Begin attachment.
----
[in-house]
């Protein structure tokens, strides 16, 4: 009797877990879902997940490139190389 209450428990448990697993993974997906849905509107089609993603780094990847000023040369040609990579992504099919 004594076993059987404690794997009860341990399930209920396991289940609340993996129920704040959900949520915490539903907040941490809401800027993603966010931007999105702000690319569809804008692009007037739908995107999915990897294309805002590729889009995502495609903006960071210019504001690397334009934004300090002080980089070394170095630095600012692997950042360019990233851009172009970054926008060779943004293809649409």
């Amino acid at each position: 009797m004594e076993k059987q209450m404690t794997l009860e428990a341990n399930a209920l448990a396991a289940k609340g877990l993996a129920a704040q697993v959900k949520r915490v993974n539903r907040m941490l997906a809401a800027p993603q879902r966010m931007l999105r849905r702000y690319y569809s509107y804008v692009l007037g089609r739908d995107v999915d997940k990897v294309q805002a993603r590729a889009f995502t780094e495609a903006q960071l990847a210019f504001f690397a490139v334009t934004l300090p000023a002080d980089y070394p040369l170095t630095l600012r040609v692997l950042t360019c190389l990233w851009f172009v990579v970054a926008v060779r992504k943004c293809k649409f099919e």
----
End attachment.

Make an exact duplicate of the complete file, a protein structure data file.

[in-house]
């Protein structure tokens, strides 16, 4: 009797877990879902997940490139190389 209450428990448990697993993974997906849905509107089609993603780094990847000023040369040609990579992504099919 004594076993059987404690794997009860341990399930209920396991289940609340993996129920704040959900949520915490539903907040941490809401800027993603966010931007999105702000690319569809804008692009007037739908995107999915990897294309805002590729889009995502495609903006960071210019504001690397334009934004300090002080980089070394170095630095600012692997950042360019990233851009172009970054926008060779943004293809649409």
């Amino acid at each position: 009797m004594e076993k059987q209450m404690t794997l009860e428990a341990n399930a209920l448990a396991a289940k609340g877990l993996a129920a704040q697993v959900k949520r915490v993974n539903r907040m941490l997906a809401a800027p993603q879902r966010m931007l999105r849905r702000y690319y569809s509107y804008v692009l007037g089609r739908d995107v999915d997940k990897v294309q805002a993603r590729a889009f995502t780094e495609a903006q960071l990847a210019f504001f690397a490139v334009t934004l300090p000023a002080d980089y070394p040369l170095t630095l600012r040609v692997l950042t360019c190389l990233w851009f172009v990579v970054a926008v060779r992504k943004c293809k649409f099919e």